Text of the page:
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The Endocrinologist


Issue 122 Winter 2016

Endocrinologist > Winter 2016 > Opinion


Department of maintenance

Tony Coll | Opinion



Credit: Shutterstock

Credit: Shutterstock

Deny it if you want chaps but, as we age, the need to carp on about the minutiae of design and function (especially regarding bikes, see The Endocrinologist, passim) becomes ever more urgent. Partners and off spring may mistakenly dismiss this phenomenon as ‘becoming boring’ or ‘turning into your dad’. I prefer to think of it as a something of a second childhood, with great pleasure to be had in rediscovering the beauty of high functionality and cracking solutions to age old problems.

One such problem that has faced humankind since the first days of cave dwelling is how to keep the rain out but let the light in. You may have given this little thought of late, but take a minute to look around your house or office to see the various attempts to address this.

Having just finished rehanging one in an upstairs room, I am currently of a mind that one of the most satisfying solutions to the window problem is the double hung, boxed, vertical sash. When I had finished the job, I had to assemble the family to watch me open it. Then shut it. Then open it again and let some rain in. Child 2 (with headphones) looked at me in silence before shuffling off , muttering something about why we cannot get builders in like normal people.

Ask me about windows at your peril. Be prepared to engage in earnest conversation around mullions and parting beading, on the thermal physics that mean opening both top and bottom sash allows hot air to escape and cool air to be drawn in, about the beauty that is the Venetian tripartite.

So what, and who cares? Well anything that can combine seamlessly blending in with being so fi t for purpose is worthy of further thought. Sash windows do what they do so well that they are often taken for granted. But their silent work ethic belies the craftsmanship and skill beneath and, as such, they are rich in allegorical content.

The window now restored was made from slow grown, seasoned wood that was meant to last for over a century (and has done so). Beneath the flat white exterior is a hidden mechanism that works every time, the result of craftsmanship nurtured over generations. In return for years of loyal, unquestioning service, the deal is that every 10 years someone has to undertake a little maintenance to enable more years of untroubled service: sash cords grow worn, paint flakes from wind and sun, timbers twist and tighten. Yet, this key activity looked to be time-consuming and unappealing, and previous owners had neglected their duties.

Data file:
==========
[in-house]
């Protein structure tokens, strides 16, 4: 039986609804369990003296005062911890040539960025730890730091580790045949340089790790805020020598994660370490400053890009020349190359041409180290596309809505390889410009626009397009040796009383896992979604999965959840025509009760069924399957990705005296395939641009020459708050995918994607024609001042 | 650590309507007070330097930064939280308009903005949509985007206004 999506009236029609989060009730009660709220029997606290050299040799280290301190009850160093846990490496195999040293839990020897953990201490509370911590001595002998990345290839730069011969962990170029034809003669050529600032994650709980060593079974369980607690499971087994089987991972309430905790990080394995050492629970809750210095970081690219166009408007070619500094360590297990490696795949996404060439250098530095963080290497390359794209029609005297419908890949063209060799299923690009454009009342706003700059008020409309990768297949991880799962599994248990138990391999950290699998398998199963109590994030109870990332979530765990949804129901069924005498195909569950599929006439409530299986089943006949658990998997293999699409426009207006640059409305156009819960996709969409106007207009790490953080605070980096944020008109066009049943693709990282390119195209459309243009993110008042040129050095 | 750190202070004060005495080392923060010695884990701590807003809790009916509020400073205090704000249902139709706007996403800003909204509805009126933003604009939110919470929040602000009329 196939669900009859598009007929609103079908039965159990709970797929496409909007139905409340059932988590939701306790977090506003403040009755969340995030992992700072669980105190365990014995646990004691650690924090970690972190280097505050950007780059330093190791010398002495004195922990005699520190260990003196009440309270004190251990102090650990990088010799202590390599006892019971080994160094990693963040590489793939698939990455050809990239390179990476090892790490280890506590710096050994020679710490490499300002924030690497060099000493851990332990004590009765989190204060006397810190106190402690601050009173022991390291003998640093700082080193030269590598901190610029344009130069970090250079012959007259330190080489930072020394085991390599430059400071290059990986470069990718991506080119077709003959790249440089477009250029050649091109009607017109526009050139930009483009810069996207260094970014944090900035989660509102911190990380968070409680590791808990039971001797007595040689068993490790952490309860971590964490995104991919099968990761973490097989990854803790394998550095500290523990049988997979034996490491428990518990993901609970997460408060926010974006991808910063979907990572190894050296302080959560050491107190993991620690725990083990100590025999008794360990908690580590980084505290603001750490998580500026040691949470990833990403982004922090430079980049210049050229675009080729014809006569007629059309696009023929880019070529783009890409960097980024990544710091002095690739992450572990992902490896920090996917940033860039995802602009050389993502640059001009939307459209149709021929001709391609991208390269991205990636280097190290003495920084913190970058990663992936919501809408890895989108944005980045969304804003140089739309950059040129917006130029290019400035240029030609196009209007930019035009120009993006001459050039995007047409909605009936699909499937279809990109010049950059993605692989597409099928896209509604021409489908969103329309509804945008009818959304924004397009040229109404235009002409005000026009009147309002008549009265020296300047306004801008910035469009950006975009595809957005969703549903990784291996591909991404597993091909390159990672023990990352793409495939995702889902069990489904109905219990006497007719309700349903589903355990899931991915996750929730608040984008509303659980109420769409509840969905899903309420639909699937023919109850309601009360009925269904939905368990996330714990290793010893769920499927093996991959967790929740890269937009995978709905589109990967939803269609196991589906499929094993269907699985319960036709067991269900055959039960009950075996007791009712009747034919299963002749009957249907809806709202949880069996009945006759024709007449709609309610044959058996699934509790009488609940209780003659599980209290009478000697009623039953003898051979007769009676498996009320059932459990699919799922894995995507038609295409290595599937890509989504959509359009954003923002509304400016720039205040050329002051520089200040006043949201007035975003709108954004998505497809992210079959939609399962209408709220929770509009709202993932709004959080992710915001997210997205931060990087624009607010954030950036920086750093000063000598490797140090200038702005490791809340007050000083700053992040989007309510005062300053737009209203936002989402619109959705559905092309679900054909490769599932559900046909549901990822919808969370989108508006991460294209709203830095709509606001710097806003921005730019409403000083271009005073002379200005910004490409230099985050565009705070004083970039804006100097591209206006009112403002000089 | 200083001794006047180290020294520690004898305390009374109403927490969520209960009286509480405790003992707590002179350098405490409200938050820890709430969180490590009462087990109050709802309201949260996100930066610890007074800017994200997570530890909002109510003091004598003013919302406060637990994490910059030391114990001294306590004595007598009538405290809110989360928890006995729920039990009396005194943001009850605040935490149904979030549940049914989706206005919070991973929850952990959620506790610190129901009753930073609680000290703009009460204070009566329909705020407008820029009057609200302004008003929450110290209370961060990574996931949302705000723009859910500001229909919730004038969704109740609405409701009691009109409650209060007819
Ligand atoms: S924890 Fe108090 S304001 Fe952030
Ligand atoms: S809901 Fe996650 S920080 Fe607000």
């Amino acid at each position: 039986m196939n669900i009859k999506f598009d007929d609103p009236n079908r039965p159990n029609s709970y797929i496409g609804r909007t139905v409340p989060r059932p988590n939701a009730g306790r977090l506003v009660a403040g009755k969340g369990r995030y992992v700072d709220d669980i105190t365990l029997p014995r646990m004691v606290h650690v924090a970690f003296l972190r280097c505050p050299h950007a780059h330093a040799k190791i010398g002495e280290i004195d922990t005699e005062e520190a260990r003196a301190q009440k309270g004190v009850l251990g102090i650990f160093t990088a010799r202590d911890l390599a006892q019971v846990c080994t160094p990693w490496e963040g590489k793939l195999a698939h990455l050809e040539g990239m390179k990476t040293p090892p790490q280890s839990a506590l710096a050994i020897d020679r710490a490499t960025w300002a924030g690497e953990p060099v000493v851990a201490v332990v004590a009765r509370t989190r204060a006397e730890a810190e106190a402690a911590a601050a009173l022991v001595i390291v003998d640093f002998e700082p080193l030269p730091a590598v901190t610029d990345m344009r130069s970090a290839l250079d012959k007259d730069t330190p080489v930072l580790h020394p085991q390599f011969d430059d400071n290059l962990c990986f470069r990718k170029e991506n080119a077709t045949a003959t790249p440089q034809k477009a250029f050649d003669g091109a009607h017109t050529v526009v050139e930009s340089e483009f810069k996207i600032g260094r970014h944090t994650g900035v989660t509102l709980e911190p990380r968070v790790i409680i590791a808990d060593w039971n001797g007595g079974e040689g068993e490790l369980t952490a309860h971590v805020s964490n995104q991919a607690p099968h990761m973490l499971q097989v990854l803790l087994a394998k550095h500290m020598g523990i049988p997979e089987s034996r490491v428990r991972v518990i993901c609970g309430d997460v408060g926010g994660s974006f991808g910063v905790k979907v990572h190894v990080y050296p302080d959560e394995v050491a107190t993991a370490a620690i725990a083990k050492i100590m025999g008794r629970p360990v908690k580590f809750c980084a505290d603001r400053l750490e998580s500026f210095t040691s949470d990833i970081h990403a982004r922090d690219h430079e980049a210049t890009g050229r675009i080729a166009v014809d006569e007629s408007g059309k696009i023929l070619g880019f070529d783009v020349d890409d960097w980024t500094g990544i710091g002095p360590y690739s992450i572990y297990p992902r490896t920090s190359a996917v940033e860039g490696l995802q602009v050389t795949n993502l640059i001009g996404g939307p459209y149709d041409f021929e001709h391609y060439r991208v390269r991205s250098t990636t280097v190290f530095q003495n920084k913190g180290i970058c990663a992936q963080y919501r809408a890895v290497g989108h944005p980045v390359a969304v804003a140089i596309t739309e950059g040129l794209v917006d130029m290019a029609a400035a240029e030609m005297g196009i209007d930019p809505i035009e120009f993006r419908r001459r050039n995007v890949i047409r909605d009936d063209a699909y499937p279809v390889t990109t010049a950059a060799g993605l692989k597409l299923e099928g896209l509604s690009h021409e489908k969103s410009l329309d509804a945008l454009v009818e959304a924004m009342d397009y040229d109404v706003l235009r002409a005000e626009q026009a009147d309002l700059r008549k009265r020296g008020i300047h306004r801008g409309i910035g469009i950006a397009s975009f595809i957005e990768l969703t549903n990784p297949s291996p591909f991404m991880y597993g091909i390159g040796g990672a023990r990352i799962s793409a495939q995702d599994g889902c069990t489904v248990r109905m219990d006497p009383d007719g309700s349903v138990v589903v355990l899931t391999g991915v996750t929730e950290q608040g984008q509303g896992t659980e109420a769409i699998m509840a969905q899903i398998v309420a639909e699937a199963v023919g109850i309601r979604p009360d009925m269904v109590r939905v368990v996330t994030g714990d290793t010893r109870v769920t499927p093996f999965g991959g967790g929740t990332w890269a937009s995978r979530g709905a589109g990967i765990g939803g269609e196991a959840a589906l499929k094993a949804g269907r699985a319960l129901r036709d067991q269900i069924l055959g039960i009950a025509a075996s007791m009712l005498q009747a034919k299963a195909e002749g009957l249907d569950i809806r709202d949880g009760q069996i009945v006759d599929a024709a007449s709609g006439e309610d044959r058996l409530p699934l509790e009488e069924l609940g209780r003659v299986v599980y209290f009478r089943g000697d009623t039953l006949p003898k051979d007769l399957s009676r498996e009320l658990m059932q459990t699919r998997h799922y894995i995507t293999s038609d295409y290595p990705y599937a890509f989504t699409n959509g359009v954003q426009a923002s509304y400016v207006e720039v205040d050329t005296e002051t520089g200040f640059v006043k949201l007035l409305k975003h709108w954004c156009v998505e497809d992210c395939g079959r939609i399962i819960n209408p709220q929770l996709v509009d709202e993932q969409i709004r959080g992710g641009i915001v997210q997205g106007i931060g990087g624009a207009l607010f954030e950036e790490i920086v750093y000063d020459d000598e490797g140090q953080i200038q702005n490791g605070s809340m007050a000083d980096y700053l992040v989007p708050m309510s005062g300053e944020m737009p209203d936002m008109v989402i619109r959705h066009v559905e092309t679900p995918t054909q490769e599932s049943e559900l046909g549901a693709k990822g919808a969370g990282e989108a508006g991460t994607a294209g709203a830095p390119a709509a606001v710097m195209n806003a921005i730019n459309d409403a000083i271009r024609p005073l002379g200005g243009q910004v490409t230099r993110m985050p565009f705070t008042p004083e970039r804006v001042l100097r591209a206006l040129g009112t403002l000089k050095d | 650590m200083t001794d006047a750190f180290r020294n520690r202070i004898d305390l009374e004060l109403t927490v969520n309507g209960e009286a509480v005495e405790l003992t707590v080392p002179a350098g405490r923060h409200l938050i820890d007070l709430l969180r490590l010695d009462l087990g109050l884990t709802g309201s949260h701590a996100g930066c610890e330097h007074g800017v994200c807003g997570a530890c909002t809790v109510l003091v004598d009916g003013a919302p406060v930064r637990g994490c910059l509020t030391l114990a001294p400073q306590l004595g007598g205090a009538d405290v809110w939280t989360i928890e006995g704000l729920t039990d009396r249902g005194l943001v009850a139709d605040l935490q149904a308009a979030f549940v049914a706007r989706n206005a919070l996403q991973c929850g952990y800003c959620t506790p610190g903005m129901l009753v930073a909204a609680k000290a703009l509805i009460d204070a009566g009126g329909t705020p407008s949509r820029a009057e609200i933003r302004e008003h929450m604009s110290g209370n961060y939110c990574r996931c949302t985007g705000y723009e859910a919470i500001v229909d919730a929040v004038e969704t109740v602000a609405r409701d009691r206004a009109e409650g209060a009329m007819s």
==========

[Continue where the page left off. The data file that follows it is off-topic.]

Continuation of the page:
'If we have any chance of coming through the months and years ahead unscathed and still fit for purpose, we need to be more mindful of the need for maintenance and somehow factor this in to our activities and timetables'

So here is the clunking analogy, as I look around the wider clinical arena. Across the patch, I am fortunate to work with highly skilled individuals who have been doing what they do so well and for so long that a naïve observer could mistake their job to be a simple one. They’ve done a few decades and are now facing a few more. Having weathered storm after storm, a less lustrous patina and the odd squeak are inevitable. With no fatal flaw and still wholly fit for purpose, being designed properly in the first place, they are in desperate need of maintenance before more irreversible damage is done. Yet these folk are not resting easy and wonder what lies ahead, particularly as the outside environment has become more hostile.

People arrive to assess, but do they have an appreciation of what they are trying to maintain? Surface damage must surely mean deeper rot: better to rip the lot out and bang in replacements in a day. Give it a 10-year guarantee and then it’s someone else’s problem.

But hang on, that’s still too costly, so maybe just paint over the cracks and hope that there are not going to be too many heavy frosts this winter. The immediate cosmetic result is initially appealing, but provides only a short term solution for a longer term problem and runs the risk of causing major structural damage to a fragile organic system.

OK, enough already. Of course clinicians are more than cords, pulleys and timber. But I remain concerned that it is all too easy for health professionals to yomp on, in the belief that they are made of the right stuff and that is sufficient to see them through. It might for some, but others can easily falter and that would be a waste and a shame.

If we have any chance of coming through the months and years ahead unscathed and still fi t for purpose, we need to be more mindful of the need for maintenance and somehow factor this into our activities and timetables. A little genuine attention, some sanding down of roughened edges and a new coat for the winter can work wonders.

Tony Coll

Editor, The Endocrinologist




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